Procurement Documentation Reviews

Developing procurement documentation for major tenders is complex and time consuming, and is often conducted by several people over a number of weeks or even months. It often undergoes a complex internal review process before being released to bidders, with it being examined by business stakeholders, financial experts, legal specialists and executive sponsors. However, in that process for obvious reasons it is not reviewed by the target audience, the bidders who will respond to it. This unique service addresses that shortfall.

The initial reaction of some public sector bodies to this service is why should we bother? What is the benefit to the public sector customer in reviewing the procurement documentation through a bidder's eyes? There are several key benefits to this service.

Firstly, in the same way that the public sector seeks value for money, suppliers often have limited bid resource and budget to devote to new opportunities. From our extensive experience on the bidder side of procurements, we know that one consideration on whether to bid for particular contract is an evaluation of how well thought out the procurement is. If it appears that there are a number of discrepancies or uncertainties, it may be that the scarce resource will be deployed elsewhere. If the first thing a bidder sees is a number of areas where clarifications are required, they will be less keen to proceed.

Secondly, if bidders progress with their submissions, they will probably ask a number of clarification questions which need to be answered on a time critical basis as the tender documentation is live. This puts pressure on the procurement team, and also means that genuine clarifications may receive less attention than desired as a result of answering simpler queries which could have been eliminated before the documentation was issued. Worse than this, if there are ambiguities, bidders may choose not to seek clarification and instead guess what we meant, making it difficult to compare solutions.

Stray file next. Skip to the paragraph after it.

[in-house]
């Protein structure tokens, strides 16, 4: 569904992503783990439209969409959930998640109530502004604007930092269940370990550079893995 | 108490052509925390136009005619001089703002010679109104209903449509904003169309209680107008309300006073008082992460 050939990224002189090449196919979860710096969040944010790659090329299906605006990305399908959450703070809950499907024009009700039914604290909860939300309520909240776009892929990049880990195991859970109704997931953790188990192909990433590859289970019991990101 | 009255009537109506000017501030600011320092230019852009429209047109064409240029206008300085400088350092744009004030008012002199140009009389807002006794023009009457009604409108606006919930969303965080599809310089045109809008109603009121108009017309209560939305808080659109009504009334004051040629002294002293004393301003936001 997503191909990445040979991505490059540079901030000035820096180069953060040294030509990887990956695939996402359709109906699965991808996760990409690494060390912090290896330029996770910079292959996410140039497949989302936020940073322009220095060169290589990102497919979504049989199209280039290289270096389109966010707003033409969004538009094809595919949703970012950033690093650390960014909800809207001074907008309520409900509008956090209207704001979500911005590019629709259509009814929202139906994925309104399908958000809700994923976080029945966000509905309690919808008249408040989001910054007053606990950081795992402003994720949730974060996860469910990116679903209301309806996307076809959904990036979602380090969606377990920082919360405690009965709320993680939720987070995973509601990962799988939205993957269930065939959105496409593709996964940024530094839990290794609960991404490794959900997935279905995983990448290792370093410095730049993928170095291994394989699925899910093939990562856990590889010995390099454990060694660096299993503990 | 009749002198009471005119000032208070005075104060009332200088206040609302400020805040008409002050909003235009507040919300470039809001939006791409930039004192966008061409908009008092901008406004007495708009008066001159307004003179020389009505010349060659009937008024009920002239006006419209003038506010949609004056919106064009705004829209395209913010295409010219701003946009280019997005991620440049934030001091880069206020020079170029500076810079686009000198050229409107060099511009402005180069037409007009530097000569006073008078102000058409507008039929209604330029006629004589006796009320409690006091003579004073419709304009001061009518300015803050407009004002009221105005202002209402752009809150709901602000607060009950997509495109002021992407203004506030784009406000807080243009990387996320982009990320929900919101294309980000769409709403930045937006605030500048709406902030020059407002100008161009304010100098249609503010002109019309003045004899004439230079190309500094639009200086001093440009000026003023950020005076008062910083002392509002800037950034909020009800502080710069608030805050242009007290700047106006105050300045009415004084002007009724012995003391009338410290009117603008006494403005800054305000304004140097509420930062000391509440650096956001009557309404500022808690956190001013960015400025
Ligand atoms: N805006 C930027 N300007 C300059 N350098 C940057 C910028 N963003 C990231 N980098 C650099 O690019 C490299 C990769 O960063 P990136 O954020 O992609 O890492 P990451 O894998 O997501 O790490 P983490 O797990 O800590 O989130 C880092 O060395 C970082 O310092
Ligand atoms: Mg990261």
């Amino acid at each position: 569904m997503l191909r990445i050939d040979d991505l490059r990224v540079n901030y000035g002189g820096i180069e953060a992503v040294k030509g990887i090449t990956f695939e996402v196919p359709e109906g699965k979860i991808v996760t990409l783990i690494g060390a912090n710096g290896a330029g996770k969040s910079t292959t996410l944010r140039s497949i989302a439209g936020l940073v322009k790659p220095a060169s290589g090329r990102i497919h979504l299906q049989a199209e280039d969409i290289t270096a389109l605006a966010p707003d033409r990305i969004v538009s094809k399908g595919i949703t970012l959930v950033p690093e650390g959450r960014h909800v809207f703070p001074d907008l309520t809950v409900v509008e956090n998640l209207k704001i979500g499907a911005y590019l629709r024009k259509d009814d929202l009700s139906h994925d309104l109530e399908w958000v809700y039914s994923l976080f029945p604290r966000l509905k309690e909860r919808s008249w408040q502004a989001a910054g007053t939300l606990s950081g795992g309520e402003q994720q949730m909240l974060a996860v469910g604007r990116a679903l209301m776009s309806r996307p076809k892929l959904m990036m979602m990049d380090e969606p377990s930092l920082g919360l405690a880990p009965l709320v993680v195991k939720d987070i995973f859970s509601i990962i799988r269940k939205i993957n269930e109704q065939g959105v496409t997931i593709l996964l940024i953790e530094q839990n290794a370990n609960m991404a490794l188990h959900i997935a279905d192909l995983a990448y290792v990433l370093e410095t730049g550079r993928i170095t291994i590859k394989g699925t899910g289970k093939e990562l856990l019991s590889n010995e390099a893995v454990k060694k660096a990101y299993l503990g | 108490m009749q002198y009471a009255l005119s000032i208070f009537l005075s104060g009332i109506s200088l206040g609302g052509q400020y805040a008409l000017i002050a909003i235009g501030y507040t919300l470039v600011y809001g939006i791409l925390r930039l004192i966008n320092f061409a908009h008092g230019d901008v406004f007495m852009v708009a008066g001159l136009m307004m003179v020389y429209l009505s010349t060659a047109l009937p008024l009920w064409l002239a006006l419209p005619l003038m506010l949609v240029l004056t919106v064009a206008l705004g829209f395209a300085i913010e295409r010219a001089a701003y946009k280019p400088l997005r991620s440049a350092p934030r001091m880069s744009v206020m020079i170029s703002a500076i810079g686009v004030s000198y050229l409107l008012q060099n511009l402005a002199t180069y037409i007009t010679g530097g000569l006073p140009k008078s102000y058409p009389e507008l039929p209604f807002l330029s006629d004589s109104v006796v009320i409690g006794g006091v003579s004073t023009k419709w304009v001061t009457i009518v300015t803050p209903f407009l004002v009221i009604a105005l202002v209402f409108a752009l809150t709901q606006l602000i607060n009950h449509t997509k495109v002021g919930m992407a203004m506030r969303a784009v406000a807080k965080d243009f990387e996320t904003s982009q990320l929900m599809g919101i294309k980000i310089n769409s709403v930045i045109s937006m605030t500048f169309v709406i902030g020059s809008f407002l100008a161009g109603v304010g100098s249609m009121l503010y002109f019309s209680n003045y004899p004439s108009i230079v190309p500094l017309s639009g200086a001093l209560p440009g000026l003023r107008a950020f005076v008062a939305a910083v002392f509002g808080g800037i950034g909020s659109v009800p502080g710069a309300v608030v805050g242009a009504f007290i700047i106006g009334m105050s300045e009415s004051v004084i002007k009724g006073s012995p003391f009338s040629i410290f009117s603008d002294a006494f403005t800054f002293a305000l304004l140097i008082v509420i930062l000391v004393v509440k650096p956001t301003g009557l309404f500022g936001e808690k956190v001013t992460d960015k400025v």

Thirdly, the procurement team will often have been working on the documentation for some time, and hence assume that certain things will be known to bidders when this may not be the case for all of them. As a result, they may inadvertently give an advantage to certain bidders, especially incumbent suppliers.

Fourthly, a holistic fresh review of the entire document set may identify discrepancies, especially where different sections were written by different authors.

Finally it is possible that some members of the procurement team may be unaware of latest best practice guidelines and procurement case law and inadvertently include questions which are not permitted under procurement regulations, such as asking for track record information as part of the final selection process or not disclosing sufficient information on evaluation criteria.

We bring together bidding experience, procurement law expertise and, where required, technical specialists to undertake a comprehensive review of your procurement documents and provide you with a list of recommendations for changes before the documents are issued to bidders.